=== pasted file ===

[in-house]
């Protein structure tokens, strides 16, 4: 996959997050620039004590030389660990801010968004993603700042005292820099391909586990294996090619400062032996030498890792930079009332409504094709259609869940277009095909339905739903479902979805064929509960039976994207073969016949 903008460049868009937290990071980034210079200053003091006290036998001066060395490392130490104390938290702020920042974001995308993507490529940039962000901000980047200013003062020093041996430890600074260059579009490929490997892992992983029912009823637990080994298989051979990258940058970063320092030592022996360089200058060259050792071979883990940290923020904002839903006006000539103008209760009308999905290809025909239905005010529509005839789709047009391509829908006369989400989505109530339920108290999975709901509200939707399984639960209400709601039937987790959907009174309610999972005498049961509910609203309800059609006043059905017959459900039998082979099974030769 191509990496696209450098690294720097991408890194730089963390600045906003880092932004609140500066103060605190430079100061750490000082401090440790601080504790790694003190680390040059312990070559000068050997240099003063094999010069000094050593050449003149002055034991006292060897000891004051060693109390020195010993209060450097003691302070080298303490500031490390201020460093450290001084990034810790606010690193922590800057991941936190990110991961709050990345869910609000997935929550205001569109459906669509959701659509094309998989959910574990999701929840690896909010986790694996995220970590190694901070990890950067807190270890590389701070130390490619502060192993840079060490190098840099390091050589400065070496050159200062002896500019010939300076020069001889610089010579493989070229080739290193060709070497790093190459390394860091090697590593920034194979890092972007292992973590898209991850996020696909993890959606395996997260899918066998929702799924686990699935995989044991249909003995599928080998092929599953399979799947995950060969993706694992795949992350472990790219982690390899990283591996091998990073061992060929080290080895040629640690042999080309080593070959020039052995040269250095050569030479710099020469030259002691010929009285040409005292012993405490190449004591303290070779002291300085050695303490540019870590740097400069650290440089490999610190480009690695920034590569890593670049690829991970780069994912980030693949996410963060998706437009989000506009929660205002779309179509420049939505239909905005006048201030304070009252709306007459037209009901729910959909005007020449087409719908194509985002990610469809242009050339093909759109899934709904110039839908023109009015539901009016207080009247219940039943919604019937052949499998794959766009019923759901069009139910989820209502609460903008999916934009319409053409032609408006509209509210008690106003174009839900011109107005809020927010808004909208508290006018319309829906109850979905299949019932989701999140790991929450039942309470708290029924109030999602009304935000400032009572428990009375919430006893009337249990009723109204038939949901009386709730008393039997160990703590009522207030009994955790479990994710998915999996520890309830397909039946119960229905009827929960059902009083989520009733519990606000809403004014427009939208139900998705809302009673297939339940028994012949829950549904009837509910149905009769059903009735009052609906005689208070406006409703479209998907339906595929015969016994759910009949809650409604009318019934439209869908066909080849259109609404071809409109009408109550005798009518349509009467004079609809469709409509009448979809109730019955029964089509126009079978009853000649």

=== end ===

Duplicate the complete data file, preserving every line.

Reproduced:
[in-house]
């Protein structure tokens, strides 16, 4: 996959997050620039004590030389660990801010968004993603700042005292820099391909586990294996090619400062032996030498890792930079009332409504094709259609869940277009095909339905739903479902979805064929509960039976994207073969016949 903008460049868009937290990071980034210079200053003091006290036998001066060395490392130490104390938290702020920042974001995308993507490529940039962000901000980047200013003062020093041996430890600074260059579009490929490997892992992983029912009823637990080994298989051979990258940058970063320092030592022996360089200058060259050792071979883990940290923020904002839903006006000539103008209760009308999905290809025909239905005010529509005839789709047009391509829908006369989400989505109530339920108290999975709901509200939707399984639960209400709601039937987790959907009174309610999972005498049961509910609203309800059609006043059905017959459900039998082979099974030769 191509990496696209450098690294720097991408890194730089963390600045906003880092932004609140500066103060605190430079100061750490000082401090440790601080504790790694003190680390040059312990070559000068050997240099003063094999010069000094050593050449003149002055034991006292060897000891004051060693109390020195010993209060450097003691302070080298303490500031490390201020460093450290001084990034810790606010690193922590800057991941936190990110991961709050990345869910609000997935929550205001569109459906669509959701659509094309998989959910574990999701929840690896909010986790694996995220970590190694901070990890950067807190270890590389701070130390490619502060192993840079060490190098840099390091050589400065070496050159200062002896500019010939300076020069001889610089010579493989070229080739290193060709070497790093190459390394860091090697590593920034194979890092972007292992973590898209991850996020696909993890959606395996997260899918066998929702799924686990699935995989044991249909003995599928080998092929599953399979799947995950060969993706694992795949992350472990790219982690390899990283591996091998990073061992060929080290080895040629640690042999080309080593070959020039052995040269250095050569030479710099020469030259002691010929009285040409005292012993405490190449004591303290070779002291300085050695303490540019870590740097400069650290440089490999610190480009690695920034590569890593670049690829991970780069994912980030693949996410963060998706437009989000506009929660205002779309179509420049939505239909905005006048201030304070009252709306007459037209009901729910959909005007020449087409719908194509985002990610469809242009050339093909759109899934709904110039839908023109009015539901009016207080009247219940039943919604019937052949499998794959766009019923759901069009139910989820209502609460903008999916934009319409053409032609408006509209509210008690106003174009839900011109107005809020927010808004909208508290006018319309829906109850979905299949019932989701999140790991929450039942309470708290029924109030999602009304935000400032009572428990009375919430006893009337249990009723109204038939949901009386709730008393039997160990703590009522207030009994955790479990994710998915999996520890309830397909039946119960229905009827929960059902009083989520009733519990606000809403004014427009939208139900998705809302009673297939339940028994012949829950549904009837509910149905009769059903009735009052609906005689208070406006409703479209998907339906595929015969016994759910009949809650409604009318019934439209869908066909080849259109609404071809409109009408109550005798009518349509009467004079609809469709409509009448979809109730019955029964089509126009079978009853000649």